The surging racial justice movement has reenergized aspirations to correct the environmental injustices that blemish countless underprivileged U.S. communities. The new TipSheet, another part of our 2021 Guide, scans the landscape of trouble spots, from urban to rural, industrial zones to Superfund sites. Plus, story ideas and reporting resources.
People & Population
It’s been a half-century since the first Earth Day in 1970 and a new book from an old hand catalogues the advances and the setbacks in the decades since. BookShelf contributor Francesca Lyman reviews “You Can’t Fool Mother Nature: The Once and Future Triumph of Environmentalism,” and explores how a long view from a veteran environmentalist informs the field of environmental reporting.
The “underworld” of sewage treatment had fascinated one journalist for years. But it was only after winning a reporting grant that Christine Woodside had the luxury of spending dozens of hours to focus on how one old, malfunctioning plant left a local community appalled and angered. Woodside shares the details in the latest installment of SEJournal’s newest column, FEJ StoryLog.
"It took Luis Salgado years of manual labor to save enough money to open a small fresh produce store, so when torrential floods swept away $1,500 worth of apples, bananas and other fruits, he decided there was no longer a future for him in Honduras."
"The fires sweeping across millions of acres in California aren’t just incinerating trees and houses. They’re also filling the lungs of California’s children with smoke, with potentially grave effects over the course of their lives."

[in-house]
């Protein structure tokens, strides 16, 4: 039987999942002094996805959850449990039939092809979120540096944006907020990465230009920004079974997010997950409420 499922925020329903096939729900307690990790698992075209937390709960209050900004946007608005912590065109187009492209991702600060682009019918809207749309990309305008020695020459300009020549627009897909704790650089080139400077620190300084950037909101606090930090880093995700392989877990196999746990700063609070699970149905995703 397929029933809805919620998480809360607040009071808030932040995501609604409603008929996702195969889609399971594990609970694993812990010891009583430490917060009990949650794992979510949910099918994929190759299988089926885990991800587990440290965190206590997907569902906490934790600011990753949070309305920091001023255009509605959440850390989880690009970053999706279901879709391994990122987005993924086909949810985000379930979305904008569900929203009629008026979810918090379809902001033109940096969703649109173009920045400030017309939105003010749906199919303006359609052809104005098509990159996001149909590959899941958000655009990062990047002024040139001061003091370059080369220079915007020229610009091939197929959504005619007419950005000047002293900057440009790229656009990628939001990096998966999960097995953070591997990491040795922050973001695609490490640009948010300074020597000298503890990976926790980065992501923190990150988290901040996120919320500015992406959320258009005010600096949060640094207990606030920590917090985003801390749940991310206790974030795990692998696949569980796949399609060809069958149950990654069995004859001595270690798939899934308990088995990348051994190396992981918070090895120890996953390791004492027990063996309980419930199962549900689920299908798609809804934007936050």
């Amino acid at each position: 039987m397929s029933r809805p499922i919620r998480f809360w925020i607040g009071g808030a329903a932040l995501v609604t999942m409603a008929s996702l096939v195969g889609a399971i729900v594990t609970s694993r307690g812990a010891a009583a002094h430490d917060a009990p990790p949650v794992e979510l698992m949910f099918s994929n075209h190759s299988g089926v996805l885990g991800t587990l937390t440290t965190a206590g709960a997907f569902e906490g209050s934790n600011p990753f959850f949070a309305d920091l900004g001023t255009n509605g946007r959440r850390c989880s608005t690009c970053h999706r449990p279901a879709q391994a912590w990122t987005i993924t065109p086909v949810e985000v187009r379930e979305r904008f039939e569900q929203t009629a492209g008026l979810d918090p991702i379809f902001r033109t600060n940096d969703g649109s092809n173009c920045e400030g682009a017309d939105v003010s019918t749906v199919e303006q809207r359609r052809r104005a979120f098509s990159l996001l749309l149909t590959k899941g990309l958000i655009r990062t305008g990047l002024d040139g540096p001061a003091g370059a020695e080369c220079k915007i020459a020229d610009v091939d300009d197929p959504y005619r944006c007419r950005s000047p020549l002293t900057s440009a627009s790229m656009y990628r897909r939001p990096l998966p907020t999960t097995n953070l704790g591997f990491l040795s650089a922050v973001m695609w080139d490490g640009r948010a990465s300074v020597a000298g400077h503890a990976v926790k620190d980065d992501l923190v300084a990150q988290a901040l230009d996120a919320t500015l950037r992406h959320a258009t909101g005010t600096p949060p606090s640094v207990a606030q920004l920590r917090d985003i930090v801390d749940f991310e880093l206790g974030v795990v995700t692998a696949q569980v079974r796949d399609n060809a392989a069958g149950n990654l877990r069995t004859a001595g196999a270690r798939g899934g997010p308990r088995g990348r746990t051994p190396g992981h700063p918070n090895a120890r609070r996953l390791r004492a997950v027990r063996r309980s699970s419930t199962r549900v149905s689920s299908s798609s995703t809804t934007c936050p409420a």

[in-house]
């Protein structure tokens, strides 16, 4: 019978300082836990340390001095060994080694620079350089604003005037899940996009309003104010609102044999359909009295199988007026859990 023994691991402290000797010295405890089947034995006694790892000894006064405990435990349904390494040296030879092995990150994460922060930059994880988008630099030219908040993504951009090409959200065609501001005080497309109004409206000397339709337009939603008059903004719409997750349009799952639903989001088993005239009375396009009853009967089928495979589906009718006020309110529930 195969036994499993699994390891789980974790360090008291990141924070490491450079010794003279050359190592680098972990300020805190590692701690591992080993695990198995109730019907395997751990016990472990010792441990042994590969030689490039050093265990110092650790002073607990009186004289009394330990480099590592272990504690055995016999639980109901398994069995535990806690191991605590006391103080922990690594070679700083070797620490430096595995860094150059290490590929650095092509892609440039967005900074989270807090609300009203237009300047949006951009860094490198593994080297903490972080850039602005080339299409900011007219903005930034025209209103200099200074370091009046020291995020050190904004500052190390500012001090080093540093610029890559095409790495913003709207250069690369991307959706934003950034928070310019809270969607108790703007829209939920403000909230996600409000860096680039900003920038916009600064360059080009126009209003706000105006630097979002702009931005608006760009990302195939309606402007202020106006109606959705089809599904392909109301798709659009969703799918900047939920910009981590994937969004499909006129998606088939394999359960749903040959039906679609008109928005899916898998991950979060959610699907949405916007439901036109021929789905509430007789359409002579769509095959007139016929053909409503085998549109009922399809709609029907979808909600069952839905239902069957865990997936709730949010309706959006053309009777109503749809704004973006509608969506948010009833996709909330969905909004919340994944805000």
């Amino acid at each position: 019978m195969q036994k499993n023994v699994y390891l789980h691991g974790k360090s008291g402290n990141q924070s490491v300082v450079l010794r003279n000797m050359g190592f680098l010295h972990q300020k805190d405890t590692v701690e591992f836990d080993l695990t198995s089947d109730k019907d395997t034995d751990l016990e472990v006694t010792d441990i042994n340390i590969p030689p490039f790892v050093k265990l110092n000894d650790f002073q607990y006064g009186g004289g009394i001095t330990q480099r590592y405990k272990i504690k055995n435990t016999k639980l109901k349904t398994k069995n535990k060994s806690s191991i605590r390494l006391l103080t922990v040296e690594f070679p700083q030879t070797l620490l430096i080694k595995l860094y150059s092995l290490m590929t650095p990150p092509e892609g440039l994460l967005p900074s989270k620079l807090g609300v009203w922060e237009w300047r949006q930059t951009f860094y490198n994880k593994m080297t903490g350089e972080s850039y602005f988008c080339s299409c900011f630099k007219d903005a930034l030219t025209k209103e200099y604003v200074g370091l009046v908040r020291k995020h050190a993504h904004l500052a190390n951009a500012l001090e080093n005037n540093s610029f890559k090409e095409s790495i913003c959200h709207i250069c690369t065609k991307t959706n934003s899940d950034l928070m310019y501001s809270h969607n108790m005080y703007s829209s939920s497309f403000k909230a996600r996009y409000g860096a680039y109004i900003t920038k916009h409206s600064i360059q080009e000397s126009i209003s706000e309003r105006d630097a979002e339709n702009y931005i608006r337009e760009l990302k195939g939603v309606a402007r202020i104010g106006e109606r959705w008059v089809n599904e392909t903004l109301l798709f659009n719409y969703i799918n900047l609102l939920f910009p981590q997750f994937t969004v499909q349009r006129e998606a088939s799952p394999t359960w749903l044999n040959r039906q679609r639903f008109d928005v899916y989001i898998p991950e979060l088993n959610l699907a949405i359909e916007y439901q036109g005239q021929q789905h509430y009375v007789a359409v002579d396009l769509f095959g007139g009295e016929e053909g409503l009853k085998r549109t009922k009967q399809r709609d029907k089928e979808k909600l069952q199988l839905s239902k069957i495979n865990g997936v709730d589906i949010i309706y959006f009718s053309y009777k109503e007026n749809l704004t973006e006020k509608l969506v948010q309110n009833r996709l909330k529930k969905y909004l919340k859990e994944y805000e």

"Letty Martinez, Shiny Flanary and Xochitl Garnica spent the spring and summer taming weeds and planting crops on their new 2-acre urban farming collective, which offers free produce to low-income customers. Now, they're hoping to add a greenhouse and lighting powered by solar panels."
"After a brutal storm in 2006, the Swinomish tribe off the coast of Washington state launched a strategy to deal with the effects of a warming planet. Now, 50 other native tribes have followed suit."
"At a shelter in this northern Honduran city, Lilian Gabriela Santos Sarmiento says back-to-back hurricanes that hit with devastating fury this month have overturned her life. Her home in what was once a pretty neighborhood in nearby La Lima was destroyed by flooding."
"When Category 5 Hurricane Iota roared over the small Colombian island of Providencia in the early hours of Monday morning, Yeisler Chamorro and his wife hunkered down underneath a mattress in their bedroom."
"Hurricane Iota has barreled into a Central America still recovering from Eta, bringing with it the possibility of "life-threatening" flooding, catastrophic winds and mudslides."